It’s called “civil asset forfeiture,” a federal law enforcement tool that allows agents of the Drug Enforcement Administration (DEA) — part of the Justice Department — to seize cash or property they think might somehow be connected to criminal activity. Even if there’s no specific evidence of a crime and no charges are filed — without a warrant and without an indictment — the DEA can take what it wants. According to an article in the Albuquerque Journal, a 22-year-old man headed to Hollywood to make a music video found out the hard way about the peril of traveling with a wad of cash that a suspicious DEA agent can simply confiscate.
Joseph Rivers was reportedly riding the train from Michigan to California, carrying with him $16,000 in cash to pay for the production of a music video. The money, he said, had come from his own savings as well as from relatives who wanted to support Rivers’ dream of becoming a video producer. During a stop on April 15th at the Amtrak station in Albuquerque — a place where a lot of such seizures are said to take place: “A DEA agent boarded the train…and began asking various passengers, including Rivers, where they were going and why. When Rivers replied that he was headed to LA to make a music video, the agent asked to search his bags. Rivers complied.”
That’s when the federal agent came across the cash and declared he was keeping it because it might have somehow been involved in an illicit drug deal. Rivers said he protested, assuring the DEA officer that the money had nothing at all to do with drug activity.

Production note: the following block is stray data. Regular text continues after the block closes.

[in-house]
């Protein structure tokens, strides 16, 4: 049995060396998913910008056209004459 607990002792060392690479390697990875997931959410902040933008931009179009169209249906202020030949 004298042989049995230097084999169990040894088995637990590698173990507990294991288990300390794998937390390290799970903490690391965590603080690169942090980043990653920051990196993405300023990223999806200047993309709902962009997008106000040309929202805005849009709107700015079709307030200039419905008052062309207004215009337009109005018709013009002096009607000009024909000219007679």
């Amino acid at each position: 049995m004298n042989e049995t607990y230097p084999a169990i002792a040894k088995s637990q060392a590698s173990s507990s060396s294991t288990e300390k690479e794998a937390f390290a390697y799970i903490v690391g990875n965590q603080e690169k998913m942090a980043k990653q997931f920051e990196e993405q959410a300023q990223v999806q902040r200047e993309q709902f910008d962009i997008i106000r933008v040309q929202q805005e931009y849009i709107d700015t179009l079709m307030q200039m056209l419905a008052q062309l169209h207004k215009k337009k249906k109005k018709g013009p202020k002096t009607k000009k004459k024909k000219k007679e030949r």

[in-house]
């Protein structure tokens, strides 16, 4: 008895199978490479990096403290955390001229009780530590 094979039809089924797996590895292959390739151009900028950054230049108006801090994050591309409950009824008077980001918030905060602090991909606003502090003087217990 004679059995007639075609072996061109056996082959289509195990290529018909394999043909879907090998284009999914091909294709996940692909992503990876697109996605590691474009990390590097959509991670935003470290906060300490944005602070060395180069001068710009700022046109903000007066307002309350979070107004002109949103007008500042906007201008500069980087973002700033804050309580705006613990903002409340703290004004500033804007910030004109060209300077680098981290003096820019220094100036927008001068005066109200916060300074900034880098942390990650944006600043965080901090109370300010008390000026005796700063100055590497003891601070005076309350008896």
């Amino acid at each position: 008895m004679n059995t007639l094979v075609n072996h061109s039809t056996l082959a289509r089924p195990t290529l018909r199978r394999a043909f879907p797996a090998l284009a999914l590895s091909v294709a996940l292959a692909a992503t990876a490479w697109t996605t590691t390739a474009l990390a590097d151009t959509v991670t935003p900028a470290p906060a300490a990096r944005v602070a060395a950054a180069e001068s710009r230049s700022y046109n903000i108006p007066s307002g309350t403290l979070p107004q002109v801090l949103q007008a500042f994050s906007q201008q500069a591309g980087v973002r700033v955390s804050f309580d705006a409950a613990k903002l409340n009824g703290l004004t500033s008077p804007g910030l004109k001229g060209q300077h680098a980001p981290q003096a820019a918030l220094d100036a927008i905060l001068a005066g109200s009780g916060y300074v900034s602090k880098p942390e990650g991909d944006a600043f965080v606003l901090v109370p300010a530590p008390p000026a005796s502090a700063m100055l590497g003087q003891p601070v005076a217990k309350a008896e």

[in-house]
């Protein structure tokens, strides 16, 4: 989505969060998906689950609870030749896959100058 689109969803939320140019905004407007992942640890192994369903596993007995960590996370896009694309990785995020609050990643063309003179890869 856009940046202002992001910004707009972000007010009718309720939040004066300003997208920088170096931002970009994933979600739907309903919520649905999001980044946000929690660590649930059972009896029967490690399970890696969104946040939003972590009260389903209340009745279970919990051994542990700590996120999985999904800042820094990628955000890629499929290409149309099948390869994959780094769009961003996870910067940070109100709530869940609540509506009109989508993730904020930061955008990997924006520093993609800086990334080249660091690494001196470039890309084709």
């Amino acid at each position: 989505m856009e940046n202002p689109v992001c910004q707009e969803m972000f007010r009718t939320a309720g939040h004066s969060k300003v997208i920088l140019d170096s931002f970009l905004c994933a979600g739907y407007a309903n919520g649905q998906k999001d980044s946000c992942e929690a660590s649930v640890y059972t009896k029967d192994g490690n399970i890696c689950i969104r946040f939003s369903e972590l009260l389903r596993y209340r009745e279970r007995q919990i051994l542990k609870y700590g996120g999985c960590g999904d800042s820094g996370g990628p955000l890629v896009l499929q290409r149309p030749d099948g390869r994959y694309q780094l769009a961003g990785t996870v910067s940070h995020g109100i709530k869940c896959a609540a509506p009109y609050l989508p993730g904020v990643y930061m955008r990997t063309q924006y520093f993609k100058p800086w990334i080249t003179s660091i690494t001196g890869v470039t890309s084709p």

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“’I even allowed him to call my mother, a military veteran and (hospital) coordinator, to corroborate my story,’ Rivers said. ‘Even with all of this, the officer decided to take my money because he stated that he believed that the money was involved in some type of narcotic activity.’”
Rivers said that left him penniless and unable to take care of himself. He struggled to find a way back home to Michigan.
The article in the Journal quotes the agent in charge of the DEA in Albuquerque, Sean Waite, who told the reporter that a suspicion is enough for his agents to act on in seizing cash from someone like Joseph Rivers, who happened to be a young black man from an urban area in Michigan on his way to the West Coast.
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“’We don’t have to prove that the person is guilty,’ Waite said. ‘It’s that the money is presumed to be guilty.’”
A California attorney who is now representing Rivers in his attempt to recover the $16,000 says that such cases are nothing new to him.
“What this is, is having your money stolen by a federal agent acting under the color of law,” said Michael Pancer, a San Diego attorney who represents Rivers, an aspiring music video producer. “It’s a national epidemic. If my office got four to five cases just recently, and I’m just one attorney, you know this is happening thousands of times.”
The piece in the Albuquerque Journal makes note of a Washington Post investigation from 2014 that discovered just how widespread this sort of practice by the DEA–as well as state and local law enforcement–is: “local, state and federal agents nationwide have seized $2.5 billion in cash from almost 62,000 people since 2001 – without warrants or indictments. It’s unknown how many got their money back.”
Ironically, five days before Rivers lost his money to the DEA, New Mexico Governor Susana Martinez signed a law preventing state and local authorities from seizing money under civil asset forfeiture. That state law, however, doesn’t affect the case of Joseph Rivers, who is still trying to recover his money and revive his dream.
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